So this is what we used to base our design on a Phase I trial to test the safety and the new combination in patients. And the first part of the clinical trial was in advanced solid tumors. And what we presented to ESMO were actually the results of our planned expansion cohort in patients with HER2-negative breast cancer.

Thus, in this dose extension cohort, patients with advanced HER2-negative breast cancer had not previously been exposed to immune checkpoint inhibition. They were treated with a recommended phase II dose, which included 5 mg of entinostat per week for a pre-inclusion period of 2 weeks, then 3 mg / kg of nivolumab every 2 weeks and 1 mg / kg of ipilimumab every 6 weeks.

And we had biopsies of blood and tissue taken before the entinostat break-in, after the 2-week break-in, and then 8 weeks after the checkpoint inhibition was added.

So we had 18 patients from the dose escalation cohort, then six patients we included with breast cancer from the dose escalation cohort, to bring us to a total of 24 patients who received the dose escalation cohort. combination of entinostat plus nivolumab and ipilimumab. The patients included were around 55 years old, half of them had hormone receptor positive breast cancer and half had triple negative breast cancer. And just to note that this is a patient population that has been heavily pretreated with the median of 6.5 prior therapies.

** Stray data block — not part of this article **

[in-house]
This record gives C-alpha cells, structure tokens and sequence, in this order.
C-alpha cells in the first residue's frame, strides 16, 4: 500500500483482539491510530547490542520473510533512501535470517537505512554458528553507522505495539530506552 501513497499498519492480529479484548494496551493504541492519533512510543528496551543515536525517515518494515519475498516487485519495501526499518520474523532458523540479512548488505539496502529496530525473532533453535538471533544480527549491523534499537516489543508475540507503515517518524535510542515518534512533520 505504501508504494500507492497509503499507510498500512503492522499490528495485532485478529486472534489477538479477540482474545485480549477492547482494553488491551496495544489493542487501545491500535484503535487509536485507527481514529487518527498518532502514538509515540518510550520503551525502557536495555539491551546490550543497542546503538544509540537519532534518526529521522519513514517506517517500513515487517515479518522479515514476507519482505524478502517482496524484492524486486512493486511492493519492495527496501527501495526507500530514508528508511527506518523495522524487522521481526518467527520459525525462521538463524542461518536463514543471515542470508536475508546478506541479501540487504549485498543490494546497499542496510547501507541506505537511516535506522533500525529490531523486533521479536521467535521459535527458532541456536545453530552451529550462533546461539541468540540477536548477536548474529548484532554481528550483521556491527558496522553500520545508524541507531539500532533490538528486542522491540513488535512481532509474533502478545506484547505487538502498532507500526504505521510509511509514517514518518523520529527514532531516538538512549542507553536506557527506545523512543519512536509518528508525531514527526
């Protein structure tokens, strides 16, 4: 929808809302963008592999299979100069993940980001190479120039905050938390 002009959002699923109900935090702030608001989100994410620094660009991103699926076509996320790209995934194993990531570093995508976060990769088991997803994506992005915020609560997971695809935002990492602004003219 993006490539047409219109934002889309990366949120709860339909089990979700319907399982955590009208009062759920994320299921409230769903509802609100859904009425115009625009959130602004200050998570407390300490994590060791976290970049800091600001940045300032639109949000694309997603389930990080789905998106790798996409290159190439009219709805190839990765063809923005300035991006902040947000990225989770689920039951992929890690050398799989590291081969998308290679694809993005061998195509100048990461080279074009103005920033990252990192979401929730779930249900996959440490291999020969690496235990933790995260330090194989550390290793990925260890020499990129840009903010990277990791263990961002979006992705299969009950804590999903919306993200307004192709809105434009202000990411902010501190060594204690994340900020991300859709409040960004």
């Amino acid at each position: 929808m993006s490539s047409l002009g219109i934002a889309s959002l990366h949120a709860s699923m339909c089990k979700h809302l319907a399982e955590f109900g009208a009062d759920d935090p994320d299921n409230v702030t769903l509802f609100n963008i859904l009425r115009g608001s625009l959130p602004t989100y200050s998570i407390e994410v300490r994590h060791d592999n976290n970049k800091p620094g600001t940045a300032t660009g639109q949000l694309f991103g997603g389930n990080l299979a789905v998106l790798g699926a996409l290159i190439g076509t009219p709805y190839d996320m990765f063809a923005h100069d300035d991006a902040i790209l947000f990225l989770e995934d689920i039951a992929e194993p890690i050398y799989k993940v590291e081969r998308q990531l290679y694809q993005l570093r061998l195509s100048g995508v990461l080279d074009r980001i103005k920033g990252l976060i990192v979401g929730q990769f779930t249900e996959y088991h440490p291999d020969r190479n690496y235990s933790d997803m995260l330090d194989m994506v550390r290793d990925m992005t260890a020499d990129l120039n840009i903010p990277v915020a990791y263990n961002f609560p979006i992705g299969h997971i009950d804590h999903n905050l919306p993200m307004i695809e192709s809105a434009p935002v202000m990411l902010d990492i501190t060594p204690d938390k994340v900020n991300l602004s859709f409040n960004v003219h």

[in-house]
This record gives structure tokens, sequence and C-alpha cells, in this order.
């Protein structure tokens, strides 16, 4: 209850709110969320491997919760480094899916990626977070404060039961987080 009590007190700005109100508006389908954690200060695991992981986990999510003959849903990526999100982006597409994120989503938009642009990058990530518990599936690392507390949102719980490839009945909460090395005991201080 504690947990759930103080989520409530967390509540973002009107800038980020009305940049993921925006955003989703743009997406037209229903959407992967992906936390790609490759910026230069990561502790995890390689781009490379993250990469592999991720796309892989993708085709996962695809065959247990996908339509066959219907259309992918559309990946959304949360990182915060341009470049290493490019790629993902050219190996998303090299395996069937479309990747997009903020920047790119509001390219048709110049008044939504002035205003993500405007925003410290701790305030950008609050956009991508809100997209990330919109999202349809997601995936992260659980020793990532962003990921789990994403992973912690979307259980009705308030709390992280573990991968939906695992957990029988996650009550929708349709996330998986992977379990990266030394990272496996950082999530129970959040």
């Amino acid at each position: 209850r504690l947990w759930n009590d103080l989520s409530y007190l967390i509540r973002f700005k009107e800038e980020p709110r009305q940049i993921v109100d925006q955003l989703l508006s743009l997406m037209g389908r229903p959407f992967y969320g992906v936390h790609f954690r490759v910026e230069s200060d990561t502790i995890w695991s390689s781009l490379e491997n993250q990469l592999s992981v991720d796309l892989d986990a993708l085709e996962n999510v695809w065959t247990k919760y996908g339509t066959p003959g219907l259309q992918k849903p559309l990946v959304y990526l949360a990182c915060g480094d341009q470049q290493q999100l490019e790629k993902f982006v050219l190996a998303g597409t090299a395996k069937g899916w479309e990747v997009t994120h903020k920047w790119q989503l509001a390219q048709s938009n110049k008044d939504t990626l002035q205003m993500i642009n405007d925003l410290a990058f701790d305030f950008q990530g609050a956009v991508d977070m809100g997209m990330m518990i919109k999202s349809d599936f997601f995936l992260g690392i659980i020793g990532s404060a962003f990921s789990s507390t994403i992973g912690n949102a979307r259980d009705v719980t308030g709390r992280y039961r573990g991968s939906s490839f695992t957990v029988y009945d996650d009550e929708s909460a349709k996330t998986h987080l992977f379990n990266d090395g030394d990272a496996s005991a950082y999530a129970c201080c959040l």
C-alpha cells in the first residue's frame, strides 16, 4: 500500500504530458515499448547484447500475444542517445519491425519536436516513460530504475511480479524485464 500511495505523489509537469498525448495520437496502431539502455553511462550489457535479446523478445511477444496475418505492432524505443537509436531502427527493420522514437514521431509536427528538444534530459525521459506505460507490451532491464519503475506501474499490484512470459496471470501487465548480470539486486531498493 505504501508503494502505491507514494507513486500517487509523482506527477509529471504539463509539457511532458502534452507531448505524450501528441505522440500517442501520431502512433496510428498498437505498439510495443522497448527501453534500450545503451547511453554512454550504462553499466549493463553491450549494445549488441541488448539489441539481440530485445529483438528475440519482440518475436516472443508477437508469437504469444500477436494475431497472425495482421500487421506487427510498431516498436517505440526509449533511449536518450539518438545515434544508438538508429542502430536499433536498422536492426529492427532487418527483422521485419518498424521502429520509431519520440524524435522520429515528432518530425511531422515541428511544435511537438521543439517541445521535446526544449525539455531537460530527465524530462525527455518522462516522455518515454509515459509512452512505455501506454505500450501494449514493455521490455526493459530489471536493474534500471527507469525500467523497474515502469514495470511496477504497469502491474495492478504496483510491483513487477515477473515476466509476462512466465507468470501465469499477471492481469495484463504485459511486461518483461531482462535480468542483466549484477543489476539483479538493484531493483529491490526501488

We observed possible immune events similar to those reported when increasing the dose. Notably, only two patients experienced higher grade adverse events, including grade 4 lipase elevation and grade 5 respiratory failure, but these were actually presumed not to be related to the immune system.